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This story originally appeared on MarketBeat
NXP Semiconductors (NASDAQ: NXPI) had a rough 2020. The company – which derives nearly half of its revenue from its automotive business – saw full-year revenue drop 3% yoy to $8.6 billion.
But that 3% dip doesn’t tell the whole story – it was an uneven year for NXP. In the second quarter, revenue decreased 18% yoy to $1.82 billion. Its auto business generated just $674 million in revenue, down 35% from the year-ago period.
The chipmaker’s numbers improved over the next two quarters though. In the third quarter, revenue was roughly flat yoy. Fourth quarter revenue increased 9% yoy to $2.51 billion, coming in higher than consensus estimates of $2.46 billion. The all-important auto business finally returned to growth as the segment’s fourth-quarter revenue increased 9% versus Q4 2019.The strong fourth-quarter performance does not appear to be an anomaly – NXPI is set for an outstanding 2021.
NXP Faces Easier Comps in 2021
NXP is set to report its fiscal first-quarter earnings later this month. While some companies have declined to provide any guidance due to pandemic-related uncertainty, NXP was not one of them.
On its fourth-quarter earnings call, the chipmaker told investors to expect first-quarter revenue of around $2.55 billion, which would be around 26% higher than the year-ago period. Granted, sales dipped 3.5% yoy in Q1 2020, so NXP is benefiting from easy comps. But, the first-quarter revenue projections are also a bit higher than the prior quarter’s actuals.
Unsurprisingly, the automotive segment is expected to generate a similar growth rate to the company-wide rate. The automotive industry was battered in 2020; automakers were even forced to shut down for a couple of months during the early stages of the pandemic.
But production is getting back to normal as a hot used car market has fueled (pun intended) demand for new cars. On its fourth quarter earnings call, NXP CEO Kurt Sievers said that the IHS is expecting around 85 million auto sales in 2021. That would work out to 14% yoy growth.
But Sievers believes that “the sentiment in the auto industry is possibly even above that. So maybe more 85 million to 90 million units is what the car companies think to achieve.” He added that, “A lot of that is, obviously, based on the assumption of, say, the second half of the year being fully vaccinated, society coming back to more normal lives and that actually being another push for auto production and auto sales.”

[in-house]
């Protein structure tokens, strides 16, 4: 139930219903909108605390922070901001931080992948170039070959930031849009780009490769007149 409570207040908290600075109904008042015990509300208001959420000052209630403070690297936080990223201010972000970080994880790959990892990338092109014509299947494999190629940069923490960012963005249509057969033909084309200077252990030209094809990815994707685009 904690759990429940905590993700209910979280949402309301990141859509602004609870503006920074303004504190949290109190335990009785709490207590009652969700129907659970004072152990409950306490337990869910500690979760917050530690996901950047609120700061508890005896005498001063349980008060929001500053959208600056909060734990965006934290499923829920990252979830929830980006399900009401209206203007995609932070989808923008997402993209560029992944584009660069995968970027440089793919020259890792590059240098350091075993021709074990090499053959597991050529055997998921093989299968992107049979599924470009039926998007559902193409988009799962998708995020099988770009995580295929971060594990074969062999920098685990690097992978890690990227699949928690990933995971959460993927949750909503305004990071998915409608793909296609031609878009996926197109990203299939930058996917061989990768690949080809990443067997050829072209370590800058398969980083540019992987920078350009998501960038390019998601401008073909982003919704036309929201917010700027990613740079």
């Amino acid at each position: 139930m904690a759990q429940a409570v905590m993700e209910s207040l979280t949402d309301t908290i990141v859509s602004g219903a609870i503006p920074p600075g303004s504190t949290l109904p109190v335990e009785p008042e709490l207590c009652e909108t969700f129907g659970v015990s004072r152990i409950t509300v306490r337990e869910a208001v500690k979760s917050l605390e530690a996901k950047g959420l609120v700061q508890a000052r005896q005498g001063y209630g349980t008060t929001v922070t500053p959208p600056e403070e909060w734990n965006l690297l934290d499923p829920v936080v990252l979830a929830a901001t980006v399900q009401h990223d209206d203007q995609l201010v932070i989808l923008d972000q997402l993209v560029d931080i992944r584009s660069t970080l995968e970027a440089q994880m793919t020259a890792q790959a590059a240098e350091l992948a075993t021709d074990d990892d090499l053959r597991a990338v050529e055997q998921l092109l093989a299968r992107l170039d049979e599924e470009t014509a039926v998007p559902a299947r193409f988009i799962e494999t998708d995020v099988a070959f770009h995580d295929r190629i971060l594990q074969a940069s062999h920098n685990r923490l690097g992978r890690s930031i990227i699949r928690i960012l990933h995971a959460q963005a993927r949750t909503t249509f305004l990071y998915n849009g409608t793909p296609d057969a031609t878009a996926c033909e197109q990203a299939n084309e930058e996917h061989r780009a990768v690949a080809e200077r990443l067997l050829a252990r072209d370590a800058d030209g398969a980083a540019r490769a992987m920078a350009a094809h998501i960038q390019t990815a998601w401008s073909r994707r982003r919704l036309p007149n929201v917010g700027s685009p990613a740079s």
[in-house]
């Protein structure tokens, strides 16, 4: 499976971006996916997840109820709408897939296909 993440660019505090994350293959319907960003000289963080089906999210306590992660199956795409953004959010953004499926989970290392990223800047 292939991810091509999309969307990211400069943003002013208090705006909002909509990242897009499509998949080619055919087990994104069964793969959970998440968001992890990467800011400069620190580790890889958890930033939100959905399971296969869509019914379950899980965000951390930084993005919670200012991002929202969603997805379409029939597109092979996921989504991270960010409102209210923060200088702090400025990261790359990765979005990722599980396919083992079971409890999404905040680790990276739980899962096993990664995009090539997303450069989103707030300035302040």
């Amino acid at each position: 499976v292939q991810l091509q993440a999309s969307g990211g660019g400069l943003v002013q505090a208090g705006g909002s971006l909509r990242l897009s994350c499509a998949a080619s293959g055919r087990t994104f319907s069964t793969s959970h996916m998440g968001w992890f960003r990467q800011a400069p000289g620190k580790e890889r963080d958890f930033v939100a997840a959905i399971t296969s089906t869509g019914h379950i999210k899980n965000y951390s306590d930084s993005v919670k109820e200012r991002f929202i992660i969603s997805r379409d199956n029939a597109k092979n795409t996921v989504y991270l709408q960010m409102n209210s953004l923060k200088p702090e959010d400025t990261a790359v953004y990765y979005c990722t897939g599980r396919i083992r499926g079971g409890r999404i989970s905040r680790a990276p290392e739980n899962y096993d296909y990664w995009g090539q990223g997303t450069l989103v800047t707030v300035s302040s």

The 90 million number may be a bit optimistic, but hey, even 14% growth to 85 million is nothing to sneeze at.
NXP Has an Attractive Valuation and Dividend
NXP shares are trading at 21.6x forward earnings. While the company should easily achieve double-digit yoy growth in 2021, that is not likely to become the norm moving forward. It can’t be stated enough: NXP is facing easy comps from 2020. But mid-to-high single-digit growth is certainly realistic in 2022 and beyond. At that type of growth rate, NXP shares would have a lot of room for appreciation.
The chipmaker recently hiked its dividend payout by 50%. The forward dividend yield is still just 1.12%, but it’s something. More importantly, there’s a good chance that NXP will continue increasing its payout. We could be looking at a 2-3% yield a few years from now.
In the same announcement, NXP authorized a new $2 billion share repurchase plan. With a market cap of around $56 billion, that amount could be enough to help drive NXPI higher.
How Should You Play NXP?
A solid growth outlook, reasonable valuation, increasing dividend, and new share repurchase plan combine to make NXP an excellent long-term proposition. But is now the right time to pick up some shares?
Shares are actually riding a six-session losing streak, but NXPI is only down a little less than 6% over that period. That said, shares have been in a strong up-trend for over a year, and every pullback has been short-lived.
With the upcoming earnings release acting as a potential catalyst for another leg-up, the current pullback should be viewed as a buying opportunity.Featured Article: Why is the price-sales ratio important?